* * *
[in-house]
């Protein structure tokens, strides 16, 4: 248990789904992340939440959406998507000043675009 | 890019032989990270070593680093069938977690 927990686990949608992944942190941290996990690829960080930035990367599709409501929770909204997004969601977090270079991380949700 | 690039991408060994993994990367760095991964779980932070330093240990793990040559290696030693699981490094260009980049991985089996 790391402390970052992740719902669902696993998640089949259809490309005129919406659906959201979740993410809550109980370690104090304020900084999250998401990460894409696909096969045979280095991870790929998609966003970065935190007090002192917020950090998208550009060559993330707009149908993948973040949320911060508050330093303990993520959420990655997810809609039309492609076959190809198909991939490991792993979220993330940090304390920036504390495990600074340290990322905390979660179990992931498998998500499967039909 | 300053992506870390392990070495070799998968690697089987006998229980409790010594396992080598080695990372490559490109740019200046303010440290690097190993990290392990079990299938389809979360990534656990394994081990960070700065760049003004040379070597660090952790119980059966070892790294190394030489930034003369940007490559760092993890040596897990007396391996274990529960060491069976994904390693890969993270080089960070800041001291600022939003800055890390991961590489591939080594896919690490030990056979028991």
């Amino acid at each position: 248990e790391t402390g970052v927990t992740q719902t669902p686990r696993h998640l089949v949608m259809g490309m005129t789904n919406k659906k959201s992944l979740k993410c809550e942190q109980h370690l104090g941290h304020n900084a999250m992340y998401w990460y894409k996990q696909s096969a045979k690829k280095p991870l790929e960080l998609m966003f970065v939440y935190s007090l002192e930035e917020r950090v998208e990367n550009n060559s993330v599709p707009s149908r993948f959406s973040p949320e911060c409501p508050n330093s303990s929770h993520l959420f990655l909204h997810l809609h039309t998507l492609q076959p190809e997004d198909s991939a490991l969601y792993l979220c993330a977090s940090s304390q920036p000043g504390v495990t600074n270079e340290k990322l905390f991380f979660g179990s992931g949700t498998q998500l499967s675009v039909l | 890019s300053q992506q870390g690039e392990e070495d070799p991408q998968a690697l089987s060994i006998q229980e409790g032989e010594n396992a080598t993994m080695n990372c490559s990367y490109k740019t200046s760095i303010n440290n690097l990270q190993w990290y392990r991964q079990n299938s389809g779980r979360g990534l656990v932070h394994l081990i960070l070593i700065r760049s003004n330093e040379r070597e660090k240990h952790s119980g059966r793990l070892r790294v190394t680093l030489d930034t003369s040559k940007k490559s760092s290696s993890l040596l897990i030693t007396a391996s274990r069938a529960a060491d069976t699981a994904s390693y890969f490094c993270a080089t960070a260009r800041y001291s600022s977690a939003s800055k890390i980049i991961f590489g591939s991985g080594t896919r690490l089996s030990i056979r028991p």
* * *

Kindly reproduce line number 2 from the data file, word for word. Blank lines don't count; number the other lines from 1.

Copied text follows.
């Protein structure tokens, strides 16, 4: 248990789904992340939440959406998507000043675009 | 890019032989990270070593680093069938977690 927990686990949608992944942190941290996990690829960080930035990367599709409501929770909204997004969601977090270079991380949700 | 690039991408060994993994990367760095991964779980932070330093240990793990040559290696030693699981490094260009980049991985089996 790391402390970052992740719902669902696993998640089949259809490309005129919406659906959201979740993410809550109980370690104090304020900084999250998401990460894409696909096969045979280095991870790929998609966003970065935190007090002192917020950090998208550009060559993330707009149908993948973040949320911060508050330093303990993520959420990655997810809609039309492609076959190809198909991939490991792993979220993330940090304390920036504390495990600074340290990322905390979660179990992931498998998500499967039909 | 300053992506870390392990070495070799998968690697089987006998229980409790010594396992080598080695990372490559490109740019200046303010440290690097190993990290392990079990299938389809979360990534656990394994081990960070700065760049003004040379070597660090952790119980059966070892790294190394030489930034003369940007490559760092993890040596897990007396391996274990529960060491069976994904390693890969993270080089960070800041001291600022939003800055890390991961590489591939080594896919690490030990056979028991």